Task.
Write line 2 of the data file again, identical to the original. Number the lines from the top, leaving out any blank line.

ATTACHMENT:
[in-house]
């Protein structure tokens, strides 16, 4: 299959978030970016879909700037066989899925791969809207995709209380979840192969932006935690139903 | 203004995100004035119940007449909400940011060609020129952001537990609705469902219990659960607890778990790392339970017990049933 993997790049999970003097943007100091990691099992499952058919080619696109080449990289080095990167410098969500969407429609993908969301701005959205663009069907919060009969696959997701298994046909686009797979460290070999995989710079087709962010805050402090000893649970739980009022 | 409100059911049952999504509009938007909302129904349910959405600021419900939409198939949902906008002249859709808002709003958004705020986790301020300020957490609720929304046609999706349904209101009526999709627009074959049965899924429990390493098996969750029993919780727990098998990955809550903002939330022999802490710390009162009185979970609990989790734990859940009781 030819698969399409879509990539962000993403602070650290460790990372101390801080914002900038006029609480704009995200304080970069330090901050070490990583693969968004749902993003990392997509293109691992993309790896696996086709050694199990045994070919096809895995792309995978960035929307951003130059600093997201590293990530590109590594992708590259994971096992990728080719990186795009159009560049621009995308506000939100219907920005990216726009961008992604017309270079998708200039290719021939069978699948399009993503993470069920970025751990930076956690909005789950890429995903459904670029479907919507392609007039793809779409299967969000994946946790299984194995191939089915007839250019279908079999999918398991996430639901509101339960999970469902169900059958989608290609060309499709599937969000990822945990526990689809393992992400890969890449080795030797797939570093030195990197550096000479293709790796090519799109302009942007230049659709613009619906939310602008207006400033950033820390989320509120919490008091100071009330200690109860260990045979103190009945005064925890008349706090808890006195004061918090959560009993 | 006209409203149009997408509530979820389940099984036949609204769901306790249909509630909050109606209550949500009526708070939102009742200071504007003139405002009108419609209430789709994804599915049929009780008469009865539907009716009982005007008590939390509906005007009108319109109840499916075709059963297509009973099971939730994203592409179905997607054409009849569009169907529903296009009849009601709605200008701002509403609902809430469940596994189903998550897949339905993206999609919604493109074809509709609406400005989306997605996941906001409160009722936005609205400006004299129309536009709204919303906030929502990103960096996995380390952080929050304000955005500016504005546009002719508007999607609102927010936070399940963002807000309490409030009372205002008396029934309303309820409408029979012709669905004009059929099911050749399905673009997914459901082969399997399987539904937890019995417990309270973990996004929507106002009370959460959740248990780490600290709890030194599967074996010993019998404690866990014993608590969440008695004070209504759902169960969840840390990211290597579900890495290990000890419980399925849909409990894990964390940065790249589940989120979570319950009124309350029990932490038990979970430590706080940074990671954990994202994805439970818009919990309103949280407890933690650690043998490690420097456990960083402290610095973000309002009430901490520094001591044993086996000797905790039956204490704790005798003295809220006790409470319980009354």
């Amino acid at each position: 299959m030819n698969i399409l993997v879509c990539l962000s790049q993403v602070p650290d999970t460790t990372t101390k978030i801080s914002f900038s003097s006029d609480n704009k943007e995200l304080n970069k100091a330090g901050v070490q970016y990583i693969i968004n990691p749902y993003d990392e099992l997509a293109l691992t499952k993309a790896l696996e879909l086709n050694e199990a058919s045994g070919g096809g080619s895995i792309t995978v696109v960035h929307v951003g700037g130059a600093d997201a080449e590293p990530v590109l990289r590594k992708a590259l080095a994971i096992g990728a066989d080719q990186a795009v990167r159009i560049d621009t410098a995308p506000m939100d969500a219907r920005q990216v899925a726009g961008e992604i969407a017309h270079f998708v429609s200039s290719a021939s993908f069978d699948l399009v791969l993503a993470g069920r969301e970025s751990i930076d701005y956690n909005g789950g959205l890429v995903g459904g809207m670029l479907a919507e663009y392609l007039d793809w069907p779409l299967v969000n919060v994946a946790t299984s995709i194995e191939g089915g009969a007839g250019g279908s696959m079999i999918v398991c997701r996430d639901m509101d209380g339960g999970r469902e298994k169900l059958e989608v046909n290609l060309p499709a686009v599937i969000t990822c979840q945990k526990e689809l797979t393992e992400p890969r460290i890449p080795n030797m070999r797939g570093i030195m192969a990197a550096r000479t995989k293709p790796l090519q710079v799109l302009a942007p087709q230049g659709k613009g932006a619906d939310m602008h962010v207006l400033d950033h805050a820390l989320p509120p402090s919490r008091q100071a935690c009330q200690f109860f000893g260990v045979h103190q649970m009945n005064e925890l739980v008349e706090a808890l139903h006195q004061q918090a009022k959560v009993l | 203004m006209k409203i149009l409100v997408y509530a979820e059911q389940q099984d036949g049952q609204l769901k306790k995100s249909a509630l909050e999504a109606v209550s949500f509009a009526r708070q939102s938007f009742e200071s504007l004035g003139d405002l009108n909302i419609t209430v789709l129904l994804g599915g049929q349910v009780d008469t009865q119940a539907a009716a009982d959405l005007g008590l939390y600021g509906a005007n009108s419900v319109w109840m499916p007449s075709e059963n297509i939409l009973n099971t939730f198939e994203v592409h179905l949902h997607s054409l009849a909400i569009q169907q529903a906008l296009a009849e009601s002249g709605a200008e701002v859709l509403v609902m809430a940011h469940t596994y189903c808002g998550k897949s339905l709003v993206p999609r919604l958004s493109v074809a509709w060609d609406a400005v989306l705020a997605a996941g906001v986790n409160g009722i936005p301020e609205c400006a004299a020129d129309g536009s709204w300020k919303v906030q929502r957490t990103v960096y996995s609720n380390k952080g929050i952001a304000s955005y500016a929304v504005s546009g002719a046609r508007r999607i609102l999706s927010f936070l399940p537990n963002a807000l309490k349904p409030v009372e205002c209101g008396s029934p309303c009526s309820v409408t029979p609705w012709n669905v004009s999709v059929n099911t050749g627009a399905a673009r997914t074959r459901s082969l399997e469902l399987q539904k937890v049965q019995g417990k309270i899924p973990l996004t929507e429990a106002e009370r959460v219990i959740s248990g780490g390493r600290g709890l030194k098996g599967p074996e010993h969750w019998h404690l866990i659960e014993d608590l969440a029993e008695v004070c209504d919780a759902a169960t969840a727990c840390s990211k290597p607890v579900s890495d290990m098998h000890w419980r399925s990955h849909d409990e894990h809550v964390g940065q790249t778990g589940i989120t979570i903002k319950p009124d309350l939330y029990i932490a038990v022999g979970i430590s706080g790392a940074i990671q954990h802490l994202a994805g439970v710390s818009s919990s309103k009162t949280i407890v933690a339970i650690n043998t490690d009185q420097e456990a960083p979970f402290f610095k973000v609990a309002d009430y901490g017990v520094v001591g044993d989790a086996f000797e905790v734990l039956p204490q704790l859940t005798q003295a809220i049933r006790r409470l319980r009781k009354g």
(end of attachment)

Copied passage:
């Protein structure tokens, strides 16, 4: 299959978030970016879909700037066989899925791969809207995709209380979840192969932006935690139903 | 203004995100004035119940007449909400940011060609020129952001537990609705469902219990659960607890778990790392339970017990049933 993997790049999970003097943007100091990691099992499952058919080619696109080449990289080095990167410098969500969407429609993908969301701005959205663009069907919060009969696959997701298994046909686009797979460290070999995989710079087709962010805050402090000893649970739980009022 | 409100059911049952999504509009938007909302129904349910959405600021419900939409198939949902906008002249859709808002709003958004705020986790301020300020957490609720929304046609999706349904209101009526999709627009074959049965899924429990390493098996969750029993919780727990098998990955809550903002939330022999802490710390009162009185979970609990989790734990859940009781 030819698969399409879509990539962000993403602070650290460790990372101390801080914002900038006029609480704009995200304080970069330090901050070490990583693969968004749902993003990392997509293109691992993309790896696996086709050694199990045994070919096809895995792309995978960035929307951003130059600093997201590293990530590109590594992708590259994971096992990728080719990186795009159009560049621009995308506000939100219907920005990216726009961008992604017309270079998708200039290719021939069978699948399009993503993470069920970025751990930076956690909005789950890429995903459904670029479907919507392609007039793809779409299967969000994946946790299984194995191939089915007839250019279908079999999918398991996430639901509101339960999970469902169900059958989608290609060309499709599937969000990822945990526990689809393992992400890969890449080795030797797939570093030195990197550096000479293709790796090519799109302009942007230049659709613009619906939310602008207006400033950033820390989320509120919490008091100071009330200690109860260990045979103190009945005064925890008349706090808890006195004061918090959560009993 | 006209409203149009997408509530979820389940099984036949609204769901306790249909509630909050109606209550949500009526708070939102009742200071504007003139405002009108419609209430789709994804599915049929009780008469009865539907009716009982005007008590939390509906005007009108319109109840499916075709059963297509009973099971939730994203592409179905997607054409009849569009169907529903296009009849009601709605200008701002509403609902809430469940596994189903998550897949339905993206999609919604493109074809509709609406400005989306997605996941906001409160009722936005609205400006004299129309536009709204919303906030929502990103960096996995380390952080929050304000955005500016504005546009002719508007999607609102927010936070399940963002807000309490409030009372205002008396029934309303309820409408029979012709669905004009059929099911050749399905673009997914459901082969399997399987539904937890019995417990309270973990996004929507106002009370959460959740248990780490600290709890030194599967074996010993019998404690866990014993608590969440008695004070209504759902169960969840840390990211290597579900890495290990000890419980399925849909409990894990964390940065790249589940989120979570319950009124309350029990932490038990979970430590706080940074990671954990994202994805439970818009919990309103949280407890933690650690043998490690420097456990960083402290610095973000309002009430901490520094001591044993086996000797905790039956204490704790005798003295809220006790409470319980009354």